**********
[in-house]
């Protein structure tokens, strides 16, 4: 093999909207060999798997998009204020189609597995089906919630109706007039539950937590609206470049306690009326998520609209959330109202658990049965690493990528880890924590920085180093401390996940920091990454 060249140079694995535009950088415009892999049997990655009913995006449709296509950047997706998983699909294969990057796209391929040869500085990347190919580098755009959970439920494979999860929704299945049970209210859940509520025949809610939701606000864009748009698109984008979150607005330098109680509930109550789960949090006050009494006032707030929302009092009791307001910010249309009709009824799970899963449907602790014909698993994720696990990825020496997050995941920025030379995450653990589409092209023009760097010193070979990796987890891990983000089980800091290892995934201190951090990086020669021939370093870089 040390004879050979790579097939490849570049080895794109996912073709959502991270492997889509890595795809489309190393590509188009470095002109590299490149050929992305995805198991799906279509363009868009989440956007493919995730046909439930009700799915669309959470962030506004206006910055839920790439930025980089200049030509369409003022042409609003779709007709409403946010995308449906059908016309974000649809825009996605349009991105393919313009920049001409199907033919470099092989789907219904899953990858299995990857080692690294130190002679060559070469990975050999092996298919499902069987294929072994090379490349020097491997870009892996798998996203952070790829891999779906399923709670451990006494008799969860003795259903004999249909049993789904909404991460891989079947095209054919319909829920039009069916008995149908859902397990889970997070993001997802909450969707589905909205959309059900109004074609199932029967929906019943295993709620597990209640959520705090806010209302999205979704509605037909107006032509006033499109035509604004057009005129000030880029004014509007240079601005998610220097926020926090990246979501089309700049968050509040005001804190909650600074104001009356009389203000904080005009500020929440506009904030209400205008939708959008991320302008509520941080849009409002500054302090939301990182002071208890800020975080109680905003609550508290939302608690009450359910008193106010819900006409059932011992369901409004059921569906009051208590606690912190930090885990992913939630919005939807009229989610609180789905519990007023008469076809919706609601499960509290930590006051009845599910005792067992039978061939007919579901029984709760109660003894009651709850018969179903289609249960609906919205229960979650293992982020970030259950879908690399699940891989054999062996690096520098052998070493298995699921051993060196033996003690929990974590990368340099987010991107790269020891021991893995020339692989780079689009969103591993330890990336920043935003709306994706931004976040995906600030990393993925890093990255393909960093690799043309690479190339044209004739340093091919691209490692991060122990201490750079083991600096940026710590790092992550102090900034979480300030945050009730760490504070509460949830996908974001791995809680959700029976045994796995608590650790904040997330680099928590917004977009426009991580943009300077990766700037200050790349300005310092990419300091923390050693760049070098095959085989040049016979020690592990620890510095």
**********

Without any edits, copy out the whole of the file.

[in-house]
């Protein structure tokens, strides 16, 4: 093999909207060999798997998009204020189609597995089906919630109706007039539950937590609206470049306690009326998520609209959330109202658990049965690493990528880890924590920085180093401390996940920091990454 060249140079694995535009950088415009892999049997990655009913995006449709296509950047997706998983699909294969990057796209391929040869500085990347190919580098755009959970439920494979999860929704299945049970209210859940509520025949809610939701606000864009748009698109984008979150607005330098109680509930109550789960949090006050009494006032707030929302009092009791307001910010249309009709009824799970899963449907602790014909698993994720696990990825020496997050995941920025030379995450653990589409092209023009760097010193070979990796987890891990983000089980800091290892995934201190951090990086020669021939370093870089 040390004879050979790579097939490849570049080895794109996912073709959502991270492997889509890595795809489309190393590509188009470095002109590299490149050929992305995805198991799906279509363009868009989440956007493919995730046909439930009700799915669309959470962030506004206006910055839920790439930025980089200049030509369409003022042409609003779709007709409403946010995308449906059908016309974000649809825009996605349009991105393919313009920049001409199907033919470099092989789907219904899953990858299995990857080692690294130190002679060559070469990975050999092996298919499902069987294929072994090379490349020097491997870009892996798998996203952070790829891999779906399923709670451990006494008799969860003795259903004999249909049993789904909404991460891989079947095209054919319909829920039009069916008995149908859902397990889970997070993001997802909450969707589905909205959309059900109004074609199932029967929906019943295993709620597990209640959520705090806010209302999205979704509605037909107006032509006033499109035509604004057009005129000030880029004014509007240079601005998610220097926020926090990246979501089309700049968050509040005001804190909650600074104001009356009389203000904080005009500020929440506009904030209400205008939708959008991320302008509520941080849009409002500054302090939301990182002071208890800020975080109680905003609550508290939302608690009450359910008193106010819900006409059932011992369901409004059921569906009051208590606690912190930090885990992913939630919005939807009229989610609180789905519990007023008469076809919706609601499960509290930590006051009845599910005792067992039978061939007919579901029984709760109660003894009651709850018969179903289609249960609906919205229960979650293992982020970030259950879908690399699940891989054999062996690096520098052998070493298995699921051993060196033996003690929990974590990368340099987010991107790269020891021991893995020339692989780079689009969103591993330890990336920043935003709306994706931004976040995906600030990393993925890093990255393909960093690799043309690479190339044209004739340093091919691209490692991060122990201490750079083991600096940026710590790092992550102090900034979480300030945050009730760490504070509460949830996908974001791995809680959700029976045994796995608590650790904040997330680099928590917004977009426009991580943009300077990766700037200050790349300005310092990419300091923390050693760049070098095959085989040049016979020690592990620890510095």